How-To’s

Installing programs with APT, Synaptic Package Manager, and using the Terminal

To install programs in Ubuntu, Kubuntu, etc find “Add/Remove”(from here I will refer to this as APT )programs and type in the name of the program in the little “Search” box. In Ubuntu Synaptic Package Manager can be found in Ubuntu at System>Administration>Synaptic Package Manager. If any of my instructions are vague or do not work post a comment somewhere. I check the website at least once a day. To use the terminal in Ubuntu go to Applications>Accessories>Terminal.

This is what APT looks like.

apt.png

This is what Synaptic Package Manager looks like.

 

synaptic.png

Make sure to enable all software sources

sources.png

Playing DVD’s in Ubuntu

To play a DVD in Ubuntu use the following command. Just copy and paste these commands into the terminal, you may make a mistake if you try typing all of this out. These instructions should also allow you to play Windows media files. First :

sudo apt-get install libdvdread3 libxine1-ffmpeg totem-xine build-essential debhelper fakeroot

Next:

sudo /usr/share/doc/libdvdread3/install-css.sh

I got this tip from yoten.blogspot.com

To all owners of iPod’s.

There is no iTunes for Linux. The two other options are gtkpod, which you can download from the APT, or floola, which you can get from floola.com. Gtkpod has worked quite well for me.

Printers in Linux

The printers that seem to always work in Linux are from HP and Epson. Some Lexmark, Canon, and Brother printers are supported, but do not count on it. I am not sure about Xerox printers, I will have to look around on their website and ubuntuforums.org to find out.

If you have an HP printer just type in “sudo hp-setup” and follow the simple instructions. It is not very hard.
To see how to install the printer you have go to

https://help.ubuntu.com/community/Printers.

To see reports of how well your make and model of printers work go to https://wiki.ubuntu.com/HardwareSupportComponentsPrinters.

Installing Adobe Flash Player

I am putting these instructions here because the Ubuntu Repository that stored Adobe Flash Player broke on December 3, 2007. I do not know if it was fixed yet.

Go to Adobe.com and download the “tar.bz” file. Right click on the file and open the file. Then find the option in one of the toolbars that says extract and extract this to you desktop.

For Ubuntu and Xubuntu:

If you are using Ubuntu open the folder you created by extracting the file and double click on “flashplayer-installer”. Run the file in the terminal and follow the instructions that are given in the terminal.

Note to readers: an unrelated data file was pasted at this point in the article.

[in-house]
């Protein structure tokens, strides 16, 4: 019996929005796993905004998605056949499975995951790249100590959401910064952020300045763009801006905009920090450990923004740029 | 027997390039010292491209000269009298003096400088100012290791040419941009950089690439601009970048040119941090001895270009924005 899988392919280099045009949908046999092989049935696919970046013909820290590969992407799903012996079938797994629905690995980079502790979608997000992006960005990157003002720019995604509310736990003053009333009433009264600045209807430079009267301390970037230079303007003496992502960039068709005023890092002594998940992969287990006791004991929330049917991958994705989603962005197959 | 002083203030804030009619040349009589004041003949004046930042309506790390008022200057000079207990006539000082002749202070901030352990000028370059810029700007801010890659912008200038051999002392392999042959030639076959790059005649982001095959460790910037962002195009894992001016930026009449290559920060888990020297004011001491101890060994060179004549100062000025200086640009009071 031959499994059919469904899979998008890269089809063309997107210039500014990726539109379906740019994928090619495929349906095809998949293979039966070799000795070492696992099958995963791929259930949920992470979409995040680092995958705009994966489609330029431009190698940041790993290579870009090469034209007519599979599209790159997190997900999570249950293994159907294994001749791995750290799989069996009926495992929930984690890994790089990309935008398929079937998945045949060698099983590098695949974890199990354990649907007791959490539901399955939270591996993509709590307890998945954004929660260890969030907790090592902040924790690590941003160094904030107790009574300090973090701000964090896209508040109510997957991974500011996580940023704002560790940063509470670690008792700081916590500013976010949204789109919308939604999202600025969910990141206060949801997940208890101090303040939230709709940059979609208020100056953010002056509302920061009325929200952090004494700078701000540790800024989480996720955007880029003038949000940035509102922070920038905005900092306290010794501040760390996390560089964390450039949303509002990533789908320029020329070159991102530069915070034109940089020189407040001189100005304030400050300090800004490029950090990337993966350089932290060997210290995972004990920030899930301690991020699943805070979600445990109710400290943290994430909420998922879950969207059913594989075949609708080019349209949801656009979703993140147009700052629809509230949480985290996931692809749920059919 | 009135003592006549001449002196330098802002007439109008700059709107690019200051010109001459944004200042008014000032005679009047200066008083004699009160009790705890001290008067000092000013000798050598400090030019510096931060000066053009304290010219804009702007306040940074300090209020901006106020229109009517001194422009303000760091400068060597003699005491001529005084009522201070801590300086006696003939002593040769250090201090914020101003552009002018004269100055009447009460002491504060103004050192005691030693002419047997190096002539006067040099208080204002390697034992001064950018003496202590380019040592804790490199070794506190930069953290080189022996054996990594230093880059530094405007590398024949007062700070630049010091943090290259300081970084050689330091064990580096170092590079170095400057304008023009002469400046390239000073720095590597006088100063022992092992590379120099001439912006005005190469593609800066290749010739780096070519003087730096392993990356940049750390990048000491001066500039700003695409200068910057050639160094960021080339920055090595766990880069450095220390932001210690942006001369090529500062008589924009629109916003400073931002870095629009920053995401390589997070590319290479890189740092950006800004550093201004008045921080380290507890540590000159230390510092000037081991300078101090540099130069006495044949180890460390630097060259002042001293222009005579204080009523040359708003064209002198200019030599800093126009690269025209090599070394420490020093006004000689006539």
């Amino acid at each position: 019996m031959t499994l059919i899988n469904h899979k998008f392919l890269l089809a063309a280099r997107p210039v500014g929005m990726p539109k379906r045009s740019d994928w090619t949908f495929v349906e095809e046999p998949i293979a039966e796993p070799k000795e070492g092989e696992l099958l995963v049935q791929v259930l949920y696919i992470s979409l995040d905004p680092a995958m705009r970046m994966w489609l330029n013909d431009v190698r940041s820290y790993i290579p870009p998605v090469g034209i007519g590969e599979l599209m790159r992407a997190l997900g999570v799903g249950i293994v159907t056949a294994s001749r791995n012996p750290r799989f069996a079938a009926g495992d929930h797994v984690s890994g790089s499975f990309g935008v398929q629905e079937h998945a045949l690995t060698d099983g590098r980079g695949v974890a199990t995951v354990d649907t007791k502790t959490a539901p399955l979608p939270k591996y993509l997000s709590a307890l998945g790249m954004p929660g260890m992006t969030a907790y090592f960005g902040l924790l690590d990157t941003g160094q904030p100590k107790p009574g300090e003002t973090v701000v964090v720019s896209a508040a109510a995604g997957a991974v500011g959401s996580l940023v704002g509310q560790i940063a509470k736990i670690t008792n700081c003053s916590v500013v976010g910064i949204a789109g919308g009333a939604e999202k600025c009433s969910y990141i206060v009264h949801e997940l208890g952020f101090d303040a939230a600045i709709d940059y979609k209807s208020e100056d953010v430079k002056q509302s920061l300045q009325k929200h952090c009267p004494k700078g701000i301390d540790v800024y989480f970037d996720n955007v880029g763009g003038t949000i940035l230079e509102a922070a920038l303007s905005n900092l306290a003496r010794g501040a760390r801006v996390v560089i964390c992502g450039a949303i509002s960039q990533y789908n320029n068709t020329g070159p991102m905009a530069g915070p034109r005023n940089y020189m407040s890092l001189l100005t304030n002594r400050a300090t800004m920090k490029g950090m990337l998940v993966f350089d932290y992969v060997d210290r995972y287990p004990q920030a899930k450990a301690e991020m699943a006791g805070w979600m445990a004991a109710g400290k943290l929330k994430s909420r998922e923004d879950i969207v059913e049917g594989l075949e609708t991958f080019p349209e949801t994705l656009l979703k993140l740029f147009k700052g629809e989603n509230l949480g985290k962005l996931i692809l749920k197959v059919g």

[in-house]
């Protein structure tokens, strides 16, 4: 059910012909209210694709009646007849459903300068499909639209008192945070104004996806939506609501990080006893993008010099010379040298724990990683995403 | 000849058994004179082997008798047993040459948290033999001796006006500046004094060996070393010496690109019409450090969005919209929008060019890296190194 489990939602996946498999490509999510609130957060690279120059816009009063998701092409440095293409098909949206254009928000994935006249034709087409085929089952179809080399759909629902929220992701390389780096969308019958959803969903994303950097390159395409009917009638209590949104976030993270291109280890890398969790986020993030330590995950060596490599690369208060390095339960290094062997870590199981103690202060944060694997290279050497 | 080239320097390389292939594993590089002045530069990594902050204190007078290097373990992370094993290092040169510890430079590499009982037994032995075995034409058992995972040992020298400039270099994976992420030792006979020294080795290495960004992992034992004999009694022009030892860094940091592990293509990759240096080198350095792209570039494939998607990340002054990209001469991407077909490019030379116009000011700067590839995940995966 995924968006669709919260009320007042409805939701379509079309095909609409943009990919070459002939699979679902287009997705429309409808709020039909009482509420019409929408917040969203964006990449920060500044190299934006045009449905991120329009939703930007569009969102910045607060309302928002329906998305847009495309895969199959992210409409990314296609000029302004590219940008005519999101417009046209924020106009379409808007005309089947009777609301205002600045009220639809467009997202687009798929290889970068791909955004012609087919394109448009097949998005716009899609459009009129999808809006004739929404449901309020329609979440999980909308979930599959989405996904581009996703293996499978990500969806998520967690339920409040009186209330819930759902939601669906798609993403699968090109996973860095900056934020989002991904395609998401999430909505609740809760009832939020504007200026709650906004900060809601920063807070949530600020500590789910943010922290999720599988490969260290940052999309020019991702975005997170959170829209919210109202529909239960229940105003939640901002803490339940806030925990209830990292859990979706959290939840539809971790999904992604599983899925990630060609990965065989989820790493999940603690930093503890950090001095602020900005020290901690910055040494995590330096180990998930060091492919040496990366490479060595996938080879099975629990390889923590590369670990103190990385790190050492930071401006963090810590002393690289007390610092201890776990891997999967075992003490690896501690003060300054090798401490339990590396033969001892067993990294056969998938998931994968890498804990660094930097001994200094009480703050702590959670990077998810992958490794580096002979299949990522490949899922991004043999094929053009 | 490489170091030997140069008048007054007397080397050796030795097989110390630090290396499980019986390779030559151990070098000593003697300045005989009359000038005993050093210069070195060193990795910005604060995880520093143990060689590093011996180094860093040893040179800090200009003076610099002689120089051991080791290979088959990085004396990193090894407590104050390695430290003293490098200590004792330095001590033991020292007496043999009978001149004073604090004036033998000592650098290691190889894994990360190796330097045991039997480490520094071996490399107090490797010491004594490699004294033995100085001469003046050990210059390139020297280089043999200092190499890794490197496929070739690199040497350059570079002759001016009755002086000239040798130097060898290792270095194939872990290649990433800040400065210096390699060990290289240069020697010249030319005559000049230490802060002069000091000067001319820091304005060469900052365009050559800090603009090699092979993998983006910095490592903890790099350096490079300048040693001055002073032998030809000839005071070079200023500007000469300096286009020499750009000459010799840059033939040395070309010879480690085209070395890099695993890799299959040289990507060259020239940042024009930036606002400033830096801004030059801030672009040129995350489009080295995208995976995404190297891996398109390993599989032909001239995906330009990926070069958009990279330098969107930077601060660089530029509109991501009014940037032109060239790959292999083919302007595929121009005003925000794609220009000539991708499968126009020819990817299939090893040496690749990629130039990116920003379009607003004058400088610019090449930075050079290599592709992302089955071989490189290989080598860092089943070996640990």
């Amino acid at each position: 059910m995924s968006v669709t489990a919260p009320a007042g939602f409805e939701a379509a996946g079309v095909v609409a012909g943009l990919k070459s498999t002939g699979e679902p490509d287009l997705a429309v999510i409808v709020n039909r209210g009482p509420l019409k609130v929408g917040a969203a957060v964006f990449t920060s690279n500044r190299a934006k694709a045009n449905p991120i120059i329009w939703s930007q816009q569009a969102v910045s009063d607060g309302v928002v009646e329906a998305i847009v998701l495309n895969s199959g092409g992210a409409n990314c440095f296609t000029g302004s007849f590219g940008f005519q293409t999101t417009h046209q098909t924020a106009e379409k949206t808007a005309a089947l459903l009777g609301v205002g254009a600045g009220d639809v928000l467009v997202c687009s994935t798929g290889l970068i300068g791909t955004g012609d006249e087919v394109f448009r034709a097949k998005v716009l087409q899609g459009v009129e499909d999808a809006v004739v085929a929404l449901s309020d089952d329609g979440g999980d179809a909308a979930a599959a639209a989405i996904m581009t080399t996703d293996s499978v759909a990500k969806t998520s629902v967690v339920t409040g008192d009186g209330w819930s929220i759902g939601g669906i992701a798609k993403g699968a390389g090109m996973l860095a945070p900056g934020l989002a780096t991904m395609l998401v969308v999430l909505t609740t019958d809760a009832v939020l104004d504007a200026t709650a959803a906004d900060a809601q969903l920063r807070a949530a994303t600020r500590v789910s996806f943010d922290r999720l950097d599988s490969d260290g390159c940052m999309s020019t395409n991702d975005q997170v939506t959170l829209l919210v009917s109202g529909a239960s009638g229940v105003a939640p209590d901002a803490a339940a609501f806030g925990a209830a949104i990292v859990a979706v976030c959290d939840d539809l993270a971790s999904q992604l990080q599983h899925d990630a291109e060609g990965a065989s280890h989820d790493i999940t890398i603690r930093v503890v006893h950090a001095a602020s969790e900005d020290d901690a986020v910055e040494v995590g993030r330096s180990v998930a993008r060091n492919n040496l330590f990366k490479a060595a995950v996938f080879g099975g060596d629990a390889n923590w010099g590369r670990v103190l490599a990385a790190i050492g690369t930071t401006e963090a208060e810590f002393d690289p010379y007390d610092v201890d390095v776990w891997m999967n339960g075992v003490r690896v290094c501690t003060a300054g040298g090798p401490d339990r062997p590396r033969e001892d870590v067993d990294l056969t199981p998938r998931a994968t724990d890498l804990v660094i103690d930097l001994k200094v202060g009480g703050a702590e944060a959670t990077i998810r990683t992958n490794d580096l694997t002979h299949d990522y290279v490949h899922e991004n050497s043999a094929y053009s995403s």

For Kubuntu:

In Kubuntu open the terminal(called Konsole in Kubuntu) and open the folder you just created. Then drag and drop the “flashplayer-installer” onto the terminal and press enter. Follow the instructions the terminal gives. If you have any problems just post a comment on this website somewhere. I check this website at least once a day. To verify your installation go to http://www.adobe.com/products/flash/about

Note: There is no Adobe Flash Player for 64bit versions of Linux.

Installing Java in Ubuntu

Go to APT and type in Java in Search, then click on Others on the left side of the Installer and click on Sun Java 6 Runtime and finally click on apply changes.

 

Running Compiz-Fusion with an ATI video card

Run this command: sudo apt-get install xserver-xgl

Restart your system and you should now be able to use Compiz-Fusion(worked for me anyway). You also need to run the command sudo aptitude install compizconfig-settings-manager. This allows you to configure the setting of Compiz-Fusion from System>Preferences>Advanced Desktop Effects Settings.

 

Encoding CD’s as mp3’s

Open up the Synaptic Package Manager and type in gstreamer0.10-plugins-ugly-multiverse in the search box. Install both options that come up. You should then be able to use sound juicer to write your CD music as an mp3. To tell Sound Juicer to to encode music as an mp3 open Sound Juicer and go to Edit>Preferences and select the desired format.

mp3-lame.png

One Response to “How-To’s”

  1. Kad Says:

    Lol. The Synaptic Package Manager….. A Linux User’s best friend. ^_-


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